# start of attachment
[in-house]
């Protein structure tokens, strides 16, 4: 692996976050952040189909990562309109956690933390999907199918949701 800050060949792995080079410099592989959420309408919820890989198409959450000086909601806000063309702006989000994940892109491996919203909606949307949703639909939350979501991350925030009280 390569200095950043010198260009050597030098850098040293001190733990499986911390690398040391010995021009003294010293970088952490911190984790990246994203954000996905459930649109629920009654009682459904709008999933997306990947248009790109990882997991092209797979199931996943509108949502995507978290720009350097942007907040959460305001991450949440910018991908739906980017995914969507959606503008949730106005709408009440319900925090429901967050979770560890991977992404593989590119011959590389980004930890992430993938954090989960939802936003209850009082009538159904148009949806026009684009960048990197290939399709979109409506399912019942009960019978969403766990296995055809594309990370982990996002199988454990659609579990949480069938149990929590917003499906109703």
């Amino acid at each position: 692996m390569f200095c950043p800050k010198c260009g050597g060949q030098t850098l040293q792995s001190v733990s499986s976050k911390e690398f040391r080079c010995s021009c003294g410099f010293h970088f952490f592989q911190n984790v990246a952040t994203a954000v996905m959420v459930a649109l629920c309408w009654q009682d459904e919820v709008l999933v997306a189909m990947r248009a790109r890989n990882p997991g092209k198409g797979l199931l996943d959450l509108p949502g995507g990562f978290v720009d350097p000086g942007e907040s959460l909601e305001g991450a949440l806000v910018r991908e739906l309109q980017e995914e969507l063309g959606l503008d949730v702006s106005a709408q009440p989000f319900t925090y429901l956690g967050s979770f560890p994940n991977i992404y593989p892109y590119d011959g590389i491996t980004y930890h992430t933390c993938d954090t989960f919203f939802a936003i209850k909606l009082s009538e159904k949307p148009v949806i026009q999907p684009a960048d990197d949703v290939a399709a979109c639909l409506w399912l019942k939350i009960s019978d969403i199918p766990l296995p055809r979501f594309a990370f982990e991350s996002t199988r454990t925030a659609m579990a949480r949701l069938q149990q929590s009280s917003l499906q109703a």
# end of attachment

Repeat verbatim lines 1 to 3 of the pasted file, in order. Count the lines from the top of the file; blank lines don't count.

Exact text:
[in-house]
């Protein structure tokens, strides 16, 4: 692996976050952040189909990562309109956690933390999907199918949701 800050060949792995080079410099592989959420309408919820890989198409959450000086909601806000063309702006989000994940892109491996919203909606949307949703639909939350979501991350925030009280 390569200095950043010198260009050597030098850098040293001190733990499986911390690398040391010995021009003294010293970088952490911190984790990246994203954000996905459930649109629920009654009682459904709008999933997306990947248009790109990882997991092209797979199931996943509108949502995507978290720009350097942007907040959460305001991450949440910018991908739906980017995914969507959606503008949730106005709408009440319900925090429901967050979770560890991977992404593989590119011959590389980004930890992430993938954090989960939802936003209850009082009538159904148009949806026009684009960048990197290939399709979109409506399912019942009960019978969403766990296995055809594309990370982990996002199988454990659609579990949480069938149990929590917003499906109703």
């Amino acid at each position: 692996m390569f200095c950043p800050k010198c260009g050597g060949q030098t850098l040293q792995s001190v733990s499986s976050k911390e690398f040391r080079c010995s021009c003294g410099f010293h970088f952490f592989q911190n984790v990246a952040t994203a954000v996905m959420v459930a649109l629920c309408w009654q009682d459904e919820v709008l999933v997306a189909m990947r248009a790109r890989n990882p997991g092209k198409g797979l199931l996943d959450l509108p949502g995507g990562f978290v720009d350097p000086g942007e907040s959460l909601e305001g991450a949440l806000v910018r991908e739906l309109q980017e995914e969507l063309g959606l503008d949730v702006s106005a709408q009440p989000f319900t925090y429901l956690g967050s979770f560890p994940n991977i992404y593989p892109y590119d011959g590389i491996t980004y930890h992430t933390c993938d954090t989960f919203f939802a936003i209850k909606l009082s009538e159904k949307p148009v949806i026009q999907p684009a960048d990197d949703v290939a399709a979109c639909l409506w399912l019942k939350i009960s019978d969403i199918p766990l296995p055809r979501f594309a990370f982990e991350s996002t199988r454990t925030a659609m579990a949480r949701l069938q149990q929590s009280s917003l499906q109703a």